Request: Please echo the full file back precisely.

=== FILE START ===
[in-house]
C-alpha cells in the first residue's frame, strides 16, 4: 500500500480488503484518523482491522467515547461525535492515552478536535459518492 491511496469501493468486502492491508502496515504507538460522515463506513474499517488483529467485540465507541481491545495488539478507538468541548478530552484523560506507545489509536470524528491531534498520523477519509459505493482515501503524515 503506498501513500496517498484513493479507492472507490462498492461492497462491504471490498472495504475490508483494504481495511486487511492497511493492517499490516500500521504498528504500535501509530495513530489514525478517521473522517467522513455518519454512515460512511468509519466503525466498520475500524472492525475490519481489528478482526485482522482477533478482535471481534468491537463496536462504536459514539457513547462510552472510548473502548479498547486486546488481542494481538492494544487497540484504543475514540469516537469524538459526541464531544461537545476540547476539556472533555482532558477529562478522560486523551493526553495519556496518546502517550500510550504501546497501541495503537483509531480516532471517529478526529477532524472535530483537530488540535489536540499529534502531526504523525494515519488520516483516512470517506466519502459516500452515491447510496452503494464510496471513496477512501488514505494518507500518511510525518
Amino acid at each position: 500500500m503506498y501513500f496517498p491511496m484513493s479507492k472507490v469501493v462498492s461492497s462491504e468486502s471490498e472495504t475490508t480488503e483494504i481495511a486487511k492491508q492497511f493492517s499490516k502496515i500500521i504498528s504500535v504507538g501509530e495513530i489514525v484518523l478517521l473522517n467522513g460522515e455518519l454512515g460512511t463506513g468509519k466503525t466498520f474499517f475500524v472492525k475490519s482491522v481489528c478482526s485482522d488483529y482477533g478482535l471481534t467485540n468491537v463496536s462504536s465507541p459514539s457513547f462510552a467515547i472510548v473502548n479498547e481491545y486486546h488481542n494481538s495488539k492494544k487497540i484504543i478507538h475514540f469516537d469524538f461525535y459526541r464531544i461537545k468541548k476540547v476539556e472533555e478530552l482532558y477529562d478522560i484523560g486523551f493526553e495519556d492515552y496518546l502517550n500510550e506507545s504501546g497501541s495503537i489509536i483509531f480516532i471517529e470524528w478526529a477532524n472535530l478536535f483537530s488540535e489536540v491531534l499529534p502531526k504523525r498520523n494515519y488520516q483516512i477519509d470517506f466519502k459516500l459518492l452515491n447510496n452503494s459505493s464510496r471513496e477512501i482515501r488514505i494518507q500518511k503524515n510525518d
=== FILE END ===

[in-house]
C-alpha cells in the first residue's frame, strides 16, 4: 500500500480488503484518523482491522467515547461525535492515552478536535459518492 491511496469501493468486502492491508502496515504507538460522515463506513474499517488483529467485540465507541481491545495488539478507538468541548478530552484523560506507545489509536470524528491531534498520523477519509459505493482515501503524515 503506498501513500496517498484513493479507492472507490462498492461492497462491504471490498472495504475490508483494504481495511486487511492497511493492517499490516500500521504498528504500535501509530495513530489514525478517521473522517467522513455518519454512515460512511468509519466503525466498520475500524472492525475490519481489528478482526485482522482477533478482535471481534468491537463496536462504536459514539457513547462510552472510548473502548479498547486486546488481542494481538492494544487497540484504543475514540469516537469524538459526541464531544461537545476540547476539556472533555482532558477529562478522560486523551493526553495519556496518546502517550500510550504501546497501541495503537483509531480516532471517529478526529477532524472535530483537530488540535489536540499529534502531526504523525494515519488520516483516512470517506466519502459516500452515491447510496452503494464510496471513496477512501488514505494518507500518511510525518
Amino acid at each position: 500500500m503506498y501513500f496517498p491511496m484513493s479507492k472507490v469501493v462498492s461492497s462491504e468486502s471490498e472495504t475490508t480488503e483494504i481495511a486487511k492491508q492497511f493492517s499490516k502496515i500500521i504498528s504500535v504507538g501509530e495513530i489514525v484518523l478517521l473522517n467522513g460522515e455518519l454512515g460512511t463506513g468509519k466503525t466498520f474499517f475500524v472492525k475490519s482491522v481489528c478482526s485482522d488483529y482477533g478482535l471481534t467485540n468491537v463496536s462504536s465507541p459514539s457513547f462510552a467515547i472510548v473502548n479498547e481491545y486486546h488481542n494481538s495488539k492494544k487497540i484504543i478507538h475514540f469516537d469524538f461525535y459526541r464531544i461537545k468541548k476540547v476539556e472533555e478530552l482532558y477529562d478522560i484523560g486523551f493526553e495519556d492515552y496518546l502517550n500510550e506507545s504501546g497501541s495503537i489509536i483509531f480516532i471517529e470524528w478526529a477532524n472535530l478536535f483537530s488540535e489536540v491531534l499529534p502531526k504523525r498520523n494515519y488520516q483516512i477519509d470517506f466519502k459516500l459518492l452515491n447510496n452503494s459505493s464510496r471513496e477512501i482515501r488514505i494518507q500518511k503524515n510525518d